12th April 2018
Modern-day issues are high on the agenda for Bryan Burrough in the year ahead, as he takes on an historic role, becoming the 838th High Sheriff of Essex.
Bryan, who lives in Ulting near Maldon, is looking forward to travelling all around the county as the new High Sheriff.
He will be meeting as many charities and volunteers as possible to promote and encourage the sterling work they are doing in the community to support law and order and tackle crime and social problems.
He will also be promoting the High Sheriff's Fund, which is run by the independent charitable trust, Essex Community Foundation (ECF). Grants are awarded by the Fund to voluntary organisations and groups to support initiatives concerned with community safety in the county.
The role of High Sheriff is a self-funding, voluntary one and Bryan is prepared for a busy year.
“It is a unique opportunity and is almost a full-time job,” he said. “Today's High Sheriffs take on a rather different role from the original High Sheriffs’, who were responsible for raising taxes.
“But I feel that the role is even more relevant in this day and age. Austerity has had a wide-reaching effect on the judicial system and many issues are now being dealt with by the voluntary sector. The High Sheriff can give these voluntary organisations recognition and encourage them to interact.”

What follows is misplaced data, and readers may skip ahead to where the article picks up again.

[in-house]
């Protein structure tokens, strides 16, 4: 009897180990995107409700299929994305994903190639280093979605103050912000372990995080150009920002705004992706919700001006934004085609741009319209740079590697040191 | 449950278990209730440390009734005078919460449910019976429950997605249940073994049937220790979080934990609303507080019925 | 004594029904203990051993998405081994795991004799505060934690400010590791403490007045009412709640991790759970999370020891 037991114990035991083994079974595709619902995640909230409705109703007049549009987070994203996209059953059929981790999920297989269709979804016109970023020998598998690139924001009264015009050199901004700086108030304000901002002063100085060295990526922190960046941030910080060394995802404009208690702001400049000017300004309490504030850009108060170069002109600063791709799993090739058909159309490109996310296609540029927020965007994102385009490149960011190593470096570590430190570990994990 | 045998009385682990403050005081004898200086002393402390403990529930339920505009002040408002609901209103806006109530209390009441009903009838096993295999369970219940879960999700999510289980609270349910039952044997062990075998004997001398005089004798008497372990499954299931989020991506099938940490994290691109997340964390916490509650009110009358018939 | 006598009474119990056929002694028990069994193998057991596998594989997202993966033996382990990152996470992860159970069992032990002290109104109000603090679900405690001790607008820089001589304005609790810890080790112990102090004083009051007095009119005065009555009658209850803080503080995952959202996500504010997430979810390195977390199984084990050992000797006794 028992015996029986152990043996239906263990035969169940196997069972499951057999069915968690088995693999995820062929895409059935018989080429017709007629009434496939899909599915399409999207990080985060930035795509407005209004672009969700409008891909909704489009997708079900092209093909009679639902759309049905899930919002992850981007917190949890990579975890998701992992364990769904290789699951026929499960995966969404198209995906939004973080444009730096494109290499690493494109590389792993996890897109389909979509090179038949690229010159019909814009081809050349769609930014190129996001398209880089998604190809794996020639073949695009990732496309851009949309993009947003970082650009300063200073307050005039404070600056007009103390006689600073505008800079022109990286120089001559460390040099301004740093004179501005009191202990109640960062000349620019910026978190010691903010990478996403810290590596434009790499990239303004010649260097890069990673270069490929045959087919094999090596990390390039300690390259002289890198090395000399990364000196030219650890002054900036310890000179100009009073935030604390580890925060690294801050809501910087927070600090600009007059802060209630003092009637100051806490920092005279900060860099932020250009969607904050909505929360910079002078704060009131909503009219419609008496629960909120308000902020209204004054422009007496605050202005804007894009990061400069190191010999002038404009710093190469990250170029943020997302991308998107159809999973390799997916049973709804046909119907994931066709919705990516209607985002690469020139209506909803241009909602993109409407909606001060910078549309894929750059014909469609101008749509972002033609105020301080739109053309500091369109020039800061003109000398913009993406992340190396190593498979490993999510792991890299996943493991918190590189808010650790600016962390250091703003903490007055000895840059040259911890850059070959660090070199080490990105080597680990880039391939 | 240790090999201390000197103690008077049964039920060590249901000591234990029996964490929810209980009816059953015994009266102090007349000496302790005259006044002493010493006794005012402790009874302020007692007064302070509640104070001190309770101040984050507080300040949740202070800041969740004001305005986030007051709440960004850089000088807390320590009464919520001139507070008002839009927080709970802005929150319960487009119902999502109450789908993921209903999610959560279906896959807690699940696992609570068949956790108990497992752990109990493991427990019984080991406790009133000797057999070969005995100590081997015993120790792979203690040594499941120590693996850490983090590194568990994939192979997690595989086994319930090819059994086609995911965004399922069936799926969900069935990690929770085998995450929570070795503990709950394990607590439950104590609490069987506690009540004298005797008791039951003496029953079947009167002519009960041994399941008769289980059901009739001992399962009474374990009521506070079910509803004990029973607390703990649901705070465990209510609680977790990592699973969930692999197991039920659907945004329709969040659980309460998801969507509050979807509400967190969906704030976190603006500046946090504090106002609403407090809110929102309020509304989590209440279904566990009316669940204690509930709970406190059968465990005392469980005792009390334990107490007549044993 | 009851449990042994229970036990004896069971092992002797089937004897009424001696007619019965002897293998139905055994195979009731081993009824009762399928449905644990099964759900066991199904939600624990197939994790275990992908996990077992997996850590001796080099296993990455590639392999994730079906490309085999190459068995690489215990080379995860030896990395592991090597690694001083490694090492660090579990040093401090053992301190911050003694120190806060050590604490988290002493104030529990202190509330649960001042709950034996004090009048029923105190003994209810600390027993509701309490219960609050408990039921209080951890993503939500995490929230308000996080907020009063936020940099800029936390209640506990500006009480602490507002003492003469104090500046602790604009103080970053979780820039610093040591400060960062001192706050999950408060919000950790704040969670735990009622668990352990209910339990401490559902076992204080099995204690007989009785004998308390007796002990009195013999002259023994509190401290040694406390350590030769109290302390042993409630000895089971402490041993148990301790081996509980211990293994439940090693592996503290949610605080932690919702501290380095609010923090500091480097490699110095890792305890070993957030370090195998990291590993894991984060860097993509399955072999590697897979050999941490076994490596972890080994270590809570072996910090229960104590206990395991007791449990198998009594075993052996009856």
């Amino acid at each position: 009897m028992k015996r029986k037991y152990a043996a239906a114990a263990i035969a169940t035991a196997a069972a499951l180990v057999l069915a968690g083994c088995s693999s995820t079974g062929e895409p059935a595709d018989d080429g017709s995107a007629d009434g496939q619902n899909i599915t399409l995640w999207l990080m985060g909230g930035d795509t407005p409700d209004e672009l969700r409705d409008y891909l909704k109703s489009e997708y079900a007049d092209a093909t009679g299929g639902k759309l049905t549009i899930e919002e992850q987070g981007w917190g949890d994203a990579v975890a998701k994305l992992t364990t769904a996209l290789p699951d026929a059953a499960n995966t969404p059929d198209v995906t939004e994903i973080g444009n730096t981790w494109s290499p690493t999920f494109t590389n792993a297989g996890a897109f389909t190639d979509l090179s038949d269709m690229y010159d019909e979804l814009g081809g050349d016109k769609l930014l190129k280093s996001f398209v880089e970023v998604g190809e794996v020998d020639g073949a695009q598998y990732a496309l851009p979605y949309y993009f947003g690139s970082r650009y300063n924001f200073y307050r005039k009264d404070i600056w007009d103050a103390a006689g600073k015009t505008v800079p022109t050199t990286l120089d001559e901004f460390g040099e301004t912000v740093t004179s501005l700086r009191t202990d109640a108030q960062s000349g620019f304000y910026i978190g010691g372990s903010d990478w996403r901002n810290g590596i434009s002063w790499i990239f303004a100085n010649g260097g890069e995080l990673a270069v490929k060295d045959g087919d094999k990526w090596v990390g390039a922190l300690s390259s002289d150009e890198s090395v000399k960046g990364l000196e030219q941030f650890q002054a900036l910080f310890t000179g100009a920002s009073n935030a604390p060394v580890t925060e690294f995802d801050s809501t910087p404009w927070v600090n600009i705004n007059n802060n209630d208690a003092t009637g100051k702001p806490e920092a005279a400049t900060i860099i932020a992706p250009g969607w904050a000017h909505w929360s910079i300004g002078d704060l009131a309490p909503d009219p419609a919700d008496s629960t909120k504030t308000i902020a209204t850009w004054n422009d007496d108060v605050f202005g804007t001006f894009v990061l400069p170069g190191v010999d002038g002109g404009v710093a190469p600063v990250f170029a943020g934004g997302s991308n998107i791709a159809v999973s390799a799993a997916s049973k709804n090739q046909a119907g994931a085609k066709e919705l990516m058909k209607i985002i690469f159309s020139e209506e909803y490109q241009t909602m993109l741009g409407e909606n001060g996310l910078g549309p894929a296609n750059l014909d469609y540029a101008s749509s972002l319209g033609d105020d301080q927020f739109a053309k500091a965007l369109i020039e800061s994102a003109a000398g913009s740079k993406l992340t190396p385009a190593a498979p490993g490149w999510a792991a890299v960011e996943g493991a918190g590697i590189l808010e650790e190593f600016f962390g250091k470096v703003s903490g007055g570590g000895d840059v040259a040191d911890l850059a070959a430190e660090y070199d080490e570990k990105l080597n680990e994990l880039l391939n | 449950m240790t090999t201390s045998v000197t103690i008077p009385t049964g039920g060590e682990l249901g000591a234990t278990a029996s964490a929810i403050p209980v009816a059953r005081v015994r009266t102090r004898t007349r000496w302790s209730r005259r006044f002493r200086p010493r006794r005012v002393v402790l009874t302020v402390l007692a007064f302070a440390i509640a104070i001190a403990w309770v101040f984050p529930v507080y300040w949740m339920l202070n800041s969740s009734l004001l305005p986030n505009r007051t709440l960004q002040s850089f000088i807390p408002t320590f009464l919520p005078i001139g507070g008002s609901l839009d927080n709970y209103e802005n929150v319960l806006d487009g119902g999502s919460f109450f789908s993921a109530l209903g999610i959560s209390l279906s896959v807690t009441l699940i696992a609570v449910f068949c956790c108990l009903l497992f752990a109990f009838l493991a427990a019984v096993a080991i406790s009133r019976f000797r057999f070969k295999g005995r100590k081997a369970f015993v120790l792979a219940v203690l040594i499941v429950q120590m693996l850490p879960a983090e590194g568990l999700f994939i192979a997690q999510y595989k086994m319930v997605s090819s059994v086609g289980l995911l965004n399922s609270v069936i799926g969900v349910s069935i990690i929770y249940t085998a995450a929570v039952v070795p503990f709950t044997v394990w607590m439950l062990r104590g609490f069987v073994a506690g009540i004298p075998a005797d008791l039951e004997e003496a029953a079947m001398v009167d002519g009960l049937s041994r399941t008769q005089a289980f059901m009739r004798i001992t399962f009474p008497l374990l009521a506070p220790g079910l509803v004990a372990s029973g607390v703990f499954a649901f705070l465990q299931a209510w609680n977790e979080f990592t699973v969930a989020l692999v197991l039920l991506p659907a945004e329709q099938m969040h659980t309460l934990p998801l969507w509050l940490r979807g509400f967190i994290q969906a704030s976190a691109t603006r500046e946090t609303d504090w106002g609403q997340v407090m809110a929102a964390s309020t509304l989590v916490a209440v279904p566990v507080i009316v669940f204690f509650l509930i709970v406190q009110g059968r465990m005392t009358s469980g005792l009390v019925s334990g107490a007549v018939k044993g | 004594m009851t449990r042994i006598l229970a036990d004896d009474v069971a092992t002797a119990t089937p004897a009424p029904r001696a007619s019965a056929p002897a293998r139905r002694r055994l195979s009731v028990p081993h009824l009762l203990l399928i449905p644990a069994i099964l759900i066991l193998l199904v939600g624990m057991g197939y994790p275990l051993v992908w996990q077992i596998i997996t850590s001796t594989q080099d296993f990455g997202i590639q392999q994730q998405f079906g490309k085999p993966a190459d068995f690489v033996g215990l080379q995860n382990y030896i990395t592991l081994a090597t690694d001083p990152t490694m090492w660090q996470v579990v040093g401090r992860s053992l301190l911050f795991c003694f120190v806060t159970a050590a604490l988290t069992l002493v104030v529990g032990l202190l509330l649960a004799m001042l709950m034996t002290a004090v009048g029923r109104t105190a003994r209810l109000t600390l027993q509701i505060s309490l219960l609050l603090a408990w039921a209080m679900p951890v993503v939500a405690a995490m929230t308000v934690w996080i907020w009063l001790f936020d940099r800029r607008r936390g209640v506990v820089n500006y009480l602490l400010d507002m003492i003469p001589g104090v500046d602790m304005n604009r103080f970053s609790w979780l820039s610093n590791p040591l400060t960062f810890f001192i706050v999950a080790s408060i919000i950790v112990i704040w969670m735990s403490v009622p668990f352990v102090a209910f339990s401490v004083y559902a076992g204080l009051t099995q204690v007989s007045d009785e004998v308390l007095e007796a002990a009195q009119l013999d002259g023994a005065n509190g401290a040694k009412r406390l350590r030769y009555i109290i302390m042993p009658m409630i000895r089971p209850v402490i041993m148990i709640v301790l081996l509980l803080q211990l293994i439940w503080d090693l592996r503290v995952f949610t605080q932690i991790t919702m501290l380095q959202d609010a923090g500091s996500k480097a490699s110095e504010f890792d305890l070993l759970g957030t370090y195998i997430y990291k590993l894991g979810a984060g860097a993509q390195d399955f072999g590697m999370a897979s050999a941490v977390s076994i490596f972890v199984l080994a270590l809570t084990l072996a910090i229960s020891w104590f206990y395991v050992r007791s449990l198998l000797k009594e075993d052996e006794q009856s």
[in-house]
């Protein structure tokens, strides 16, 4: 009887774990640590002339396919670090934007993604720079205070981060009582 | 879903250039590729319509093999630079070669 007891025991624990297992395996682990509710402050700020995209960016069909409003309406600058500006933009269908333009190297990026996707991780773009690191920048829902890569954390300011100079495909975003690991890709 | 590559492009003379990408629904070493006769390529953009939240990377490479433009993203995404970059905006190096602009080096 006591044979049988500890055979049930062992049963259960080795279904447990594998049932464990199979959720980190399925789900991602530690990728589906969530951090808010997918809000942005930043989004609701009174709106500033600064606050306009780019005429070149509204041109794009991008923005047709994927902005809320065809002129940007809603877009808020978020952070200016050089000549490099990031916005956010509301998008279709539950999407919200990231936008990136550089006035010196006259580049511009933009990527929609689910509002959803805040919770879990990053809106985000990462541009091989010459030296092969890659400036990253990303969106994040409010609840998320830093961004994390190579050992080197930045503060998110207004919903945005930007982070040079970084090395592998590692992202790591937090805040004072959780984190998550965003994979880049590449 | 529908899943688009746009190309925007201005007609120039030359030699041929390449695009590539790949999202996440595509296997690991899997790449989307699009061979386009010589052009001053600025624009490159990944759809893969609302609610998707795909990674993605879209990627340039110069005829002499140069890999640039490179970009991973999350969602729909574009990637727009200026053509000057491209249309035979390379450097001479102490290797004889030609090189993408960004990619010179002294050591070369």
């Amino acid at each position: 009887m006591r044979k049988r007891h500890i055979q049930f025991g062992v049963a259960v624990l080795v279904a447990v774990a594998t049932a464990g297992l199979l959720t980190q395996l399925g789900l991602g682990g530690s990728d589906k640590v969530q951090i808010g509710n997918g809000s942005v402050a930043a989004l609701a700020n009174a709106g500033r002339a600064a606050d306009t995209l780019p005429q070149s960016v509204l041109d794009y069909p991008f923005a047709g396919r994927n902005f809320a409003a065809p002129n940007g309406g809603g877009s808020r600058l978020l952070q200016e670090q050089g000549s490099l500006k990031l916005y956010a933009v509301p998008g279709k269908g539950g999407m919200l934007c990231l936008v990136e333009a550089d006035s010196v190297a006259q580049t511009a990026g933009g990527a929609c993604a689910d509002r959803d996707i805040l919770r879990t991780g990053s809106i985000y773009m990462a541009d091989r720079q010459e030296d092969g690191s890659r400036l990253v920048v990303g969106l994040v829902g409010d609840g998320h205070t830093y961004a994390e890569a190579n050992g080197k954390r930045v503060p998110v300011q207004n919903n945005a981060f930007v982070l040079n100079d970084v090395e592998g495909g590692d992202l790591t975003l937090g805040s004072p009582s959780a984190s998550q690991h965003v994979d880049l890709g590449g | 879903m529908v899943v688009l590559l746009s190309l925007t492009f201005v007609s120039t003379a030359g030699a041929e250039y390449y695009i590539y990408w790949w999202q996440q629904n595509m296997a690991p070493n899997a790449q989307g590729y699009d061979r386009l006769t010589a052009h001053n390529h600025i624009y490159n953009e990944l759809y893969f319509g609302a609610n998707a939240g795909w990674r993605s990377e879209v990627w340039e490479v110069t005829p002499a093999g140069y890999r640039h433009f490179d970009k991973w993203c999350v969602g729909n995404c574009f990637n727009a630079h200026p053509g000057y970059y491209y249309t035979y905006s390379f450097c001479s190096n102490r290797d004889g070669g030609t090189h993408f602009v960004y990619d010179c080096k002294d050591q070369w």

Bryan is particularly keen to give prominence to organisations working with young men in Essex to try to steer them away from destroying their future prospects and damaging others with destructive behaviour.
“Young men like this can be on a slippery slope which leads to offending and spending time in custody,” he said.
“I believe there should be far more focus on why people turn to crime and how we can prevent them from doing so. There are many issues involved, including literacy and having positive male role models.
“There are some great organisations in the county doing very good work and I am looking forward to singing their praises. The High Sheriff can play an important role in thanking the unthanked.”
Bryan, who has lived in Essex for 22 years, retired from his career in the City in November 2017. For the past 25 years he was an investment manager specialising in investing for charities.
His family firm, James Burrough, has made gin since 1863 and he has followed in his father’s footsteps to become Master of the Worshipful Company of Distillers.
Although not Essex born and bred, Bryan has huge enthusiasm for the county and is relishing the prospect of seeing more of it as High Sheriff.
On many occasions he will be accompanied by his wife Philippa, an avid gardener whose family came from Maldon.
The couple have two sons Leo, who is at Edinburgh University and George, who will be going to University this year.
Bryan said: “Outside my family the loves of my life are National Hunt horse racing and Scottish Rugby.”
He has high regard for ECF which he rates as “one of the best in the country” and wants to highlight its work which aims to improve the lives of people in Essex.
“We have a fascinating and very varied county and, in the visits I have already made, I have found that people are very helpful,” he said. “My Sat Nav is ready and I want to meet as many people as I can around the county during the coming year.”